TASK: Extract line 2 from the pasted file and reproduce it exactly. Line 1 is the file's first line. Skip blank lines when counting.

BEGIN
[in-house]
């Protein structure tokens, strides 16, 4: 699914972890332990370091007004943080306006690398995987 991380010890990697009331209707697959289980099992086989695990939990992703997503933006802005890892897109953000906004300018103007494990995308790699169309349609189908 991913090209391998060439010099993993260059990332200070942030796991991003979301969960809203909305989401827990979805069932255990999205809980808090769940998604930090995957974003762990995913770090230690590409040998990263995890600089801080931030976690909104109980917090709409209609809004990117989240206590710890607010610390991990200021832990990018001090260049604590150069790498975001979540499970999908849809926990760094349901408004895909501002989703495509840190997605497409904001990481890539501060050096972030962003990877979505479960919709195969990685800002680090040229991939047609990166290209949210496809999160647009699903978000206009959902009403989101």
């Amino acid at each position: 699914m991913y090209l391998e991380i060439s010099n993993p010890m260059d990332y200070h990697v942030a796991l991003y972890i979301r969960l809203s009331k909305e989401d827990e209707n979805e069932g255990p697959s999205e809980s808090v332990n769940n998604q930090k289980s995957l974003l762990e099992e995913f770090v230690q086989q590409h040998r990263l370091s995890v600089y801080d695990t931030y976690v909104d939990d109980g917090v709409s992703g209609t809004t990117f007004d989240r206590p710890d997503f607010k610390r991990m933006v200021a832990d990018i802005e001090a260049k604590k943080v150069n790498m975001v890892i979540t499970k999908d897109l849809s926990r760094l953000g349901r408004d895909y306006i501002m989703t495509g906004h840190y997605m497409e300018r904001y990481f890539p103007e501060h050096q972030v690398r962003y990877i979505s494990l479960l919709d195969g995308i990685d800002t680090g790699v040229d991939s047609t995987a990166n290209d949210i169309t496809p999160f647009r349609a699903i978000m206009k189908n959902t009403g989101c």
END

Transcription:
């Protein structure tokens, strides 16, 4: 699914972890332990370091007004943080306006690398995987 991380010890990697009331209707697959289980099992086989695990939990992703997503933006802005890892897109953000906004300018103007494990995308790699169309349609189908 991913090209391998060439010099993993260059990332200070942030796991991003979301969960809203909305989401827990979805069932255990999205809980808090769940998604930090995957974003762990995913770090230690590409040998990263995890600089801080931030976690909104109980917090709409209609809004990117989240206590710890607010610390991990200021832990990018001090260049604590150069790498975001979540499970999908849809926990760094349901408004895909501002989703495509840190997605497409904001990481890539501060050096972030962003990877979505479960919709195969990685800002680090040229991939047609990166290209949210496809999160647009699903978000206009959902009403989101």